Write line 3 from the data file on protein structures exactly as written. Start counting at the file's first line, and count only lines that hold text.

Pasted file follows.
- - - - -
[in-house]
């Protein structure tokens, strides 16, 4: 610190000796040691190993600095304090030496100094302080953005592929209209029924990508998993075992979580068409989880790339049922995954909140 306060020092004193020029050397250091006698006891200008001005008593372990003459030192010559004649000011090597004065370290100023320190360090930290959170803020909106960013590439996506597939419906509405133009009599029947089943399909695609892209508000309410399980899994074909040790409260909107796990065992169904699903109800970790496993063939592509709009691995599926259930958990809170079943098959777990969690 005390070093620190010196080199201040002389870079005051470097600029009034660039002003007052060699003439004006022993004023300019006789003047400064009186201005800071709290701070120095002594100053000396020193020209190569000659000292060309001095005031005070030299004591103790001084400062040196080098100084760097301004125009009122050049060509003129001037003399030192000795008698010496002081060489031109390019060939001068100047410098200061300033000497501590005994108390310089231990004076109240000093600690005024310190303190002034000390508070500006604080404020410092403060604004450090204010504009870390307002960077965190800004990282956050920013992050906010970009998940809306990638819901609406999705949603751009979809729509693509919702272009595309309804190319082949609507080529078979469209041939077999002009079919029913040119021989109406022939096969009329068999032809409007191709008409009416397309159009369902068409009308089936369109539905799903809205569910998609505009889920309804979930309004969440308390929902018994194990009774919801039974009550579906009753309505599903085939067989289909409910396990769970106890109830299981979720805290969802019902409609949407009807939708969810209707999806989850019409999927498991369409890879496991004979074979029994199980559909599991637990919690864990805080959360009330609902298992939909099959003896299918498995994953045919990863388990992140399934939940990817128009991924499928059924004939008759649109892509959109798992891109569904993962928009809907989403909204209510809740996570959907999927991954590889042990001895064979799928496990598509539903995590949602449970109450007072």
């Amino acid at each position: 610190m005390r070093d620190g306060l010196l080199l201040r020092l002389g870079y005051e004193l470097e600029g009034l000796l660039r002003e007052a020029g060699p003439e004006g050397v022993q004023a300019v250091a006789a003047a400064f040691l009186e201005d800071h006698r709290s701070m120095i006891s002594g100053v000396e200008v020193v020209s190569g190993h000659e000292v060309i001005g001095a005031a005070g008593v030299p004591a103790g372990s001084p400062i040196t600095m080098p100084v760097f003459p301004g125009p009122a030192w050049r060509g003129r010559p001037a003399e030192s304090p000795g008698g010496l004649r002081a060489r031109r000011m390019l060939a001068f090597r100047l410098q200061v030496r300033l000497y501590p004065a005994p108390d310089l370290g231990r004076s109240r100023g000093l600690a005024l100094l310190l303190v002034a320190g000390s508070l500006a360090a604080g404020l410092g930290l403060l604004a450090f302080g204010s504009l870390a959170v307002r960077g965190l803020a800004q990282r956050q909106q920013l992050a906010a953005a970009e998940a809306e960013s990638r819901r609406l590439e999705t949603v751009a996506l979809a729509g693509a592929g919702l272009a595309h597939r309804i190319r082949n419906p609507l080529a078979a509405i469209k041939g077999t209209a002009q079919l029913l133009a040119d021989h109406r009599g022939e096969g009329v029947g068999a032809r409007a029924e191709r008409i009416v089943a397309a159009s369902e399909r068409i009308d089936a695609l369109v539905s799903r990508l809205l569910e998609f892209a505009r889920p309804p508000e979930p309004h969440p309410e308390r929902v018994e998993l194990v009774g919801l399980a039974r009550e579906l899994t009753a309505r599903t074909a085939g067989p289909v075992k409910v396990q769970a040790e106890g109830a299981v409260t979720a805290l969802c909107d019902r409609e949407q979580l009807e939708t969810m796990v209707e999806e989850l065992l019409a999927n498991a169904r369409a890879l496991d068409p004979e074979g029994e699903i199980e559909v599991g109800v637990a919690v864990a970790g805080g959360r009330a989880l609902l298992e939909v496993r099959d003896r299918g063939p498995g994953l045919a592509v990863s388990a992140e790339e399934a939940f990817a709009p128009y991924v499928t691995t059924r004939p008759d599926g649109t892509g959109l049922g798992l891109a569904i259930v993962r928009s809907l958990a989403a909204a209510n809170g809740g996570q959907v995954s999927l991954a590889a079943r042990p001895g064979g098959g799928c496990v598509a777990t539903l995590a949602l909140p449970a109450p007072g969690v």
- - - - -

């Amino acid at each position: 610190m005390r070093d620190g306060l010196l080199l201040r020092l002389g870079y005051e004193l470097e600029g009034l000796l660039r002003e007052a020029g060699p003439e004006g050397v022993q004023a300019v250091a006789a003047a400064f040691l009186e201005d800071h006698r709290s701070m120095i006891s002594g100053v000396e200008v020193v020209s190569g190993h000659e000292v060309i001005g001095a005031a005070g008593v030299p004591a103790g372990s001084p400062i040196t600095m080098p100084v760097f003459p301004g125009p009122a030192w050049r060509g003129r010559p001037a003399e030192s304090p000795g008698g010496l004649r002081a060489r031109r000011m390019l060939a001068f090597r100047l410098q200061v030496r300033l000497y501590p004065a005994p108390d310089l370290g231990r004076s109240r100023g000093l600690a005024l100094l310190l303190v002034a320190g000390s508070l500006a360090a604080g404020l410092g930290l403060l604004a450090f302080g204010s504009l870390a959170v307002r960077g965190l803020a800004q990282r956050q909106q920013l992050a906010a953005a970009e998940a809306e960013s990638r819901r609406l590439e999705t949603v751009a996506l979809a729509g693509a592929g919702l272009a595309h597939r309804i190319r082949n419906p609507l080529a078979a509405i469209k041939g077999t209209a002009q079919l029913l133009a040119d021989h109406r009599g022939e096969g009329v029947g068999a032809r409007a029924e191709r008409i009416v089943a397309a159009s369902e399909r068409i009308d089936a695609l369109v539905s799903r990508l809205l569910e998609f892209a505009r889920p309804p508000e979930p309004h969440p309410e308390r929902v018994e998993l194990v009774g919801l399980a039974r009550e579906l899994t009753a309505r599903t074909a085939g067989p289909v075992k409910v396990q769970a040790e106890g109830a299981v409260t979720a805290l969802c909107d019902r409609e949407q979580l009807e939708t969810m796990v209707e999806e989850l065992l019409a999927n498991a169904r369409a890879l496991d068409p004979e074979g029994e699903i199980e559909v599991g109800v637990a919690v864990a970790g805080g959360r009330a989880l609902l298992e939909v496993r099959d003896r299918g063939p498995g994953l045919a592509v990863s388990a992140e790339e399934a939940f990817a709009p128009y991924v499928t691995t059924r004939p008759d599926g649109t892509g959109l049922g798992l891109a569904i259930v993962r928009s809907l958990a989403a909204a209510n809170g809740g996570q959907v995954s999927l991954a590889a079943r042990p001895g064979g098959g799928c496990v598509a777990t539903l995590a949602l909140p449970a109450p007072g969690v």